Kapolei-Radford epilogue

Some notes from last night’s Kapolei-Radford girls basketball game, which was the OIA regular-season opener for both.

• The smaller team, Kapolei, was relentless with its fullcourt press. Even the halfcourt matchup 2-3 zone was effective. The Hurricanes forced 21 turnovers, but committed 24 of their own. It’s a high number, but the fact that they could get the Lady Rams into a faster pace was important.

• With Radford’s backcourt struggling against pressure, the bigs had limited touches. Korie Johnson had just 11 field-goal attempts (4-for-11) and Kennedy Johnson had just four (2-for-4).

• All that pressure would give a veteran team open looks from long distance, but Radford is a work in progress and coach Brandy Richardson is exercising patience. The Rams were 0-for-5 from the arc.

• Defensively, Radford was good in stretches — 13 steals — but Kapolei’s experience and fastbreak mentality were key to getting a few more layups. The Rams shot 22 percent from the field (9-for-41). The ‘Canes fared better at 34 percent (15-for-44). Kapolei also shot 2-for-6 from deep.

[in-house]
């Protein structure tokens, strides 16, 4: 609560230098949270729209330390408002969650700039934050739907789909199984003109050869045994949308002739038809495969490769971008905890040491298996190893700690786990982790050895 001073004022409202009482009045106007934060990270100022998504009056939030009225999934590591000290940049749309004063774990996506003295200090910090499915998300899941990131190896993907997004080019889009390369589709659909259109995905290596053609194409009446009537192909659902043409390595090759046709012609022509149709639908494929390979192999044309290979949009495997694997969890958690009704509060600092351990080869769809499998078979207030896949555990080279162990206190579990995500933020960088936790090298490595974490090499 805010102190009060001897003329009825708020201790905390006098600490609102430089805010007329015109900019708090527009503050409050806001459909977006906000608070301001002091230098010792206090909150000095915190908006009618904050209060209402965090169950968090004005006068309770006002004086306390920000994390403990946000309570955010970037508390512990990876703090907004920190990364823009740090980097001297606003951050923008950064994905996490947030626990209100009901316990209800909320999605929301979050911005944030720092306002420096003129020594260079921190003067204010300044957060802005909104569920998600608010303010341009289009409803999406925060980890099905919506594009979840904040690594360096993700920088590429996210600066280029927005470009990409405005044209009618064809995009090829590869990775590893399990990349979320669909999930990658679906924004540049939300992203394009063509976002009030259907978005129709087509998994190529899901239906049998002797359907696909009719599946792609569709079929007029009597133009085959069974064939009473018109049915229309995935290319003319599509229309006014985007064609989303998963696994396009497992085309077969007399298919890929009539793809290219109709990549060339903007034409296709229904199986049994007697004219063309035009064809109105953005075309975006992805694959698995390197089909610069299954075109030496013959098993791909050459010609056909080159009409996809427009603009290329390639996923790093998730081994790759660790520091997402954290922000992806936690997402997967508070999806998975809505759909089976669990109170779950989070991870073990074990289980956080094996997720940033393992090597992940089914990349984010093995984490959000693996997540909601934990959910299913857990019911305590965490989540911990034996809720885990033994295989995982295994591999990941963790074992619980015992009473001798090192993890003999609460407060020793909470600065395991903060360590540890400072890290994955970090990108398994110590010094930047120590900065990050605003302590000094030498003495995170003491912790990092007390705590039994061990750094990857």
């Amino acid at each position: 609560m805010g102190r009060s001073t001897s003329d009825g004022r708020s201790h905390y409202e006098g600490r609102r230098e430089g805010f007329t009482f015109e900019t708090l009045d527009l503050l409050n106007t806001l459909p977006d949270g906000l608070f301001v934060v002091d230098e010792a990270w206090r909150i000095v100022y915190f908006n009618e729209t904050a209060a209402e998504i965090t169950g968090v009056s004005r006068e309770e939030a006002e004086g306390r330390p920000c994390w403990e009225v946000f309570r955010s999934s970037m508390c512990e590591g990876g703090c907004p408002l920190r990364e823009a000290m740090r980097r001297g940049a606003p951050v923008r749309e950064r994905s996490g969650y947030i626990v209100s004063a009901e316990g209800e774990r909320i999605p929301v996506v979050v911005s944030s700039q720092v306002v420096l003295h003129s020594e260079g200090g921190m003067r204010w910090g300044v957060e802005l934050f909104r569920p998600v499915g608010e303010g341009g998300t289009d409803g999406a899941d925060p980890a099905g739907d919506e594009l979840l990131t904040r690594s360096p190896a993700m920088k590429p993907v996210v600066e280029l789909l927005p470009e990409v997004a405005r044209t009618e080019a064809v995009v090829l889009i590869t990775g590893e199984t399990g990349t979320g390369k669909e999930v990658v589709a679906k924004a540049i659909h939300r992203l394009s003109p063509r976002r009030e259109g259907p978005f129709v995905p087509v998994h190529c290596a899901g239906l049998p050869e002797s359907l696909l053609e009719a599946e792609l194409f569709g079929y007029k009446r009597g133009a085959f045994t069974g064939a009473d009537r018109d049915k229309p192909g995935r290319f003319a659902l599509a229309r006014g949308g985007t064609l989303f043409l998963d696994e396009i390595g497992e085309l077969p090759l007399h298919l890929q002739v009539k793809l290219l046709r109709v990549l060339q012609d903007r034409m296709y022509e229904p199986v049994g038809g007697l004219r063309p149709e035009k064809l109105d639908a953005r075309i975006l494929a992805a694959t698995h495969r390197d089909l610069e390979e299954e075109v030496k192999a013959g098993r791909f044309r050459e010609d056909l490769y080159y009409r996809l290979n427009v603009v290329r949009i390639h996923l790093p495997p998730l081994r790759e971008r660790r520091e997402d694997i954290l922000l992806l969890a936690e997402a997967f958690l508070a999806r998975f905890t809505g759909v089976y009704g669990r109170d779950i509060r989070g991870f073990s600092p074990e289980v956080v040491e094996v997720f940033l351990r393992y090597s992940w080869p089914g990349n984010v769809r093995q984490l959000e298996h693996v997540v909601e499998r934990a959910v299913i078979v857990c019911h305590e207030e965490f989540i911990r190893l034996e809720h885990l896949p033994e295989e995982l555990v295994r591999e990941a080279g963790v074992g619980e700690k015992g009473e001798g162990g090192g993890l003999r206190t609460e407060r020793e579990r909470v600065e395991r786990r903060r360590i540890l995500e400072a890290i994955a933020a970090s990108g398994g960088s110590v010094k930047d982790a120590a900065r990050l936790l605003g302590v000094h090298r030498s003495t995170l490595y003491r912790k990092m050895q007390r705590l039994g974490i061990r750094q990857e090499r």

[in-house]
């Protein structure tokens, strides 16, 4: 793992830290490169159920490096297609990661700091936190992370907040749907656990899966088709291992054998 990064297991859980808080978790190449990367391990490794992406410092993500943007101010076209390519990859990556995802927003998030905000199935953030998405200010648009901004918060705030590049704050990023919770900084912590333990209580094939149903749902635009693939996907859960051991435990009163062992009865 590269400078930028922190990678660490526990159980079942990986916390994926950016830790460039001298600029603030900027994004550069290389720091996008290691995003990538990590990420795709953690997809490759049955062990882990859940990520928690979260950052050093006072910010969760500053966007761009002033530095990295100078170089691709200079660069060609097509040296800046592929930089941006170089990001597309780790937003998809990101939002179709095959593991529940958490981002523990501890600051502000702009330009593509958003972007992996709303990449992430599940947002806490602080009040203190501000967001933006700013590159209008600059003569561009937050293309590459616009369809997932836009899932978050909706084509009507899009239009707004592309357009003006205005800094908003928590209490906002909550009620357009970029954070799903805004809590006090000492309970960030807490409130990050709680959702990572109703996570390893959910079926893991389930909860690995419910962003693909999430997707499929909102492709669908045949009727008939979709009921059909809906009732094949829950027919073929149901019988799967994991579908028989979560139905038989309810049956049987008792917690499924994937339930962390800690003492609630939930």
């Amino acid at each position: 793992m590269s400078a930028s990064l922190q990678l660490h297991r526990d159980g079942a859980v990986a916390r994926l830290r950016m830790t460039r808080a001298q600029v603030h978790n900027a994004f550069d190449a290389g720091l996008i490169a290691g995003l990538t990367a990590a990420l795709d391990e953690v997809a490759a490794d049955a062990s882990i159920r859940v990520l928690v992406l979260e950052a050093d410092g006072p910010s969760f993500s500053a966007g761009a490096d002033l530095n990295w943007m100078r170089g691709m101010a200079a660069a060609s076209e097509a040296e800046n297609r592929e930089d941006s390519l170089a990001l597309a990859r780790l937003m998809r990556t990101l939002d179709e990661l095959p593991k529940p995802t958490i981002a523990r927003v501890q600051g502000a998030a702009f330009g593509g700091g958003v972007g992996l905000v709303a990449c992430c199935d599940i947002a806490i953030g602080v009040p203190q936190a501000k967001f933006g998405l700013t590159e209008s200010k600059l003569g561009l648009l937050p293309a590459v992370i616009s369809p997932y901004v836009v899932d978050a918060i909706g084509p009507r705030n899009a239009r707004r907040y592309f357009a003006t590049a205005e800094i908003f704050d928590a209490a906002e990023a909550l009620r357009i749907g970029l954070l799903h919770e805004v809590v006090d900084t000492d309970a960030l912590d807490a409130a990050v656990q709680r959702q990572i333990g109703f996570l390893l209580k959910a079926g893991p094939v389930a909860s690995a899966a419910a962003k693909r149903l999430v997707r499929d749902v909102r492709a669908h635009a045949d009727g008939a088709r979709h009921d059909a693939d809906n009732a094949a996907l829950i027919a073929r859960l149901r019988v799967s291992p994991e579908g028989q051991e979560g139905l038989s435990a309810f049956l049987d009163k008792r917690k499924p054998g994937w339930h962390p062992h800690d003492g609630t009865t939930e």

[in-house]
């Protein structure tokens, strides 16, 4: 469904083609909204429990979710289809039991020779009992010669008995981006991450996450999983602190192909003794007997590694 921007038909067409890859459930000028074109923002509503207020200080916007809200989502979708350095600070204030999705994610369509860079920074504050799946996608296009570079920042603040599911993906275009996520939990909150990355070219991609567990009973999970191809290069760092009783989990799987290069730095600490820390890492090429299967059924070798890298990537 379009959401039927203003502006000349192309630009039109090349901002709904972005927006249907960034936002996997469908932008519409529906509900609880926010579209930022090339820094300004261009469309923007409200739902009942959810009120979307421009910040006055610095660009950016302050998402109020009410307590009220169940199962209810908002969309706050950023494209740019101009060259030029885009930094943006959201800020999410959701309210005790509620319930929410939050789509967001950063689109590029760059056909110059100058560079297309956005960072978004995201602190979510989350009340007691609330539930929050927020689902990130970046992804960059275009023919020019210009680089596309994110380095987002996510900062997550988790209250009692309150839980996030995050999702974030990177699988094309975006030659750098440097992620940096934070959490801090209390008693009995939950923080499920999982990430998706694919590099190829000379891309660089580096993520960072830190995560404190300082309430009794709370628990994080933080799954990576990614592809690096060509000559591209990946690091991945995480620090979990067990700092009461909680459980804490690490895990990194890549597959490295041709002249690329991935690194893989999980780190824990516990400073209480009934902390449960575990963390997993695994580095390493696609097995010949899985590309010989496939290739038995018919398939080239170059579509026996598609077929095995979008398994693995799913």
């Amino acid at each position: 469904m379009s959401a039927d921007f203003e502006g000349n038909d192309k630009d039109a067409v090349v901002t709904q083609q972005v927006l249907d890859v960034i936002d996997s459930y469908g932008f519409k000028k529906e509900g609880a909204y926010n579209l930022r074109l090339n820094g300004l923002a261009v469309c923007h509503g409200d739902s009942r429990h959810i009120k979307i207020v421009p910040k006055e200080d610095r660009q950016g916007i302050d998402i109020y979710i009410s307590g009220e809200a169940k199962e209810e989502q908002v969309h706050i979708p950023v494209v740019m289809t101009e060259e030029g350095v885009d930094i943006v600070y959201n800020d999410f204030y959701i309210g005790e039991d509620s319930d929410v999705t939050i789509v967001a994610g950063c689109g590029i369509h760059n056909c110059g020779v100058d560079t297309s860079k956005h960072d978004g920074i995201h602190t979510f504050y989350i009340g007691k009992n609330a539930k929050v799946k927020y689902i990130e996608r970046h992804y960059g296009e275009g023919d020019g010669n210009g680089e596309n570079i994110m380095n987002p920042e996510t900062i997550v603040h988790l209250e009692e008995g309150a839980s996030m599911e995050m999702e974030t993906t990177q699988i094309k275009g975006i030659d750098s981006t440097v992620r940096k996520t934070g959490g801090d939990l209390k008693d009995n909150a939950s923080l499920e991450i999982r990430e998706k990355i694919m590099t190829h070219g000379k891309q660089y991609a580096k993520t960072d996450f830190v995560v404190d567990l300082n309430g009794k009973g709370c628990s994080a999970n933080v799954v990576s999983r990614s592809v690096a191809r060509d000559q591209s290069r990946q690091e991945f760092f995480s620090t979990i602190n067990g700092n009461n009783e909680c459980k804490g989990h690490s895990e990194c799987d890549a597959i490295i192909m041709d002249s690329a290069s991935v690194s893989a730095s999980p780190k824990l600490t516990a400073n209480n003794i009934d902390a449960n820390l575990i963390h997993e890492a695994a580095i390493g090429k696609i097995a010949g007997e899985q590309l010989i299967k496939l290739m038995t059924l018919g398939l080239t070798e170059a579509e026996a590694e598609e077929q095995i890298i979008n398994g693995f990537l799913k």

• Radford had its chance to level the situation by hitting free throws, but shot 54 percent (13-for-24). Kapolei struggled until the final quarter, when Amahya Dycus hit six foul shots in a row. The ‘Canes were 10-for-14 from the charity stripe (71 percent) in the final quarter and finished 11-for-21.

• Kapolei center Malia Folaumahina might be one of the top sophomores in the OIA. She had seven boards and two steals and helped control the paint. Desiree Vega had five boards and was one of the hustlers who made a big difference. Souza had seven rebounds to go with her five boards.

• Back to the passing game. Of Kapolei’s 15 buckets, 12 were by assist, which is a ridiculously good percentage. Radford had six assists in nine field goals, which is a good rate, too.

All in all, former coach Jesse Baugh’s imprint is all over this team. He’s passed on, but the physical, fast brand of basketball, with every player ready and willing to hit the floor for loose balls, battle bigger players inside for boards, it’s great to watch.

Like coach Jim Aronica said, the ‘Canes “won’t back down to anybody,” which is precisely how Baugh taught the game. They’ve also carried on his great, positive attitude, even in tragedy. That’s a victory they can carry forever.

Paul Honda, Star-Advertiser


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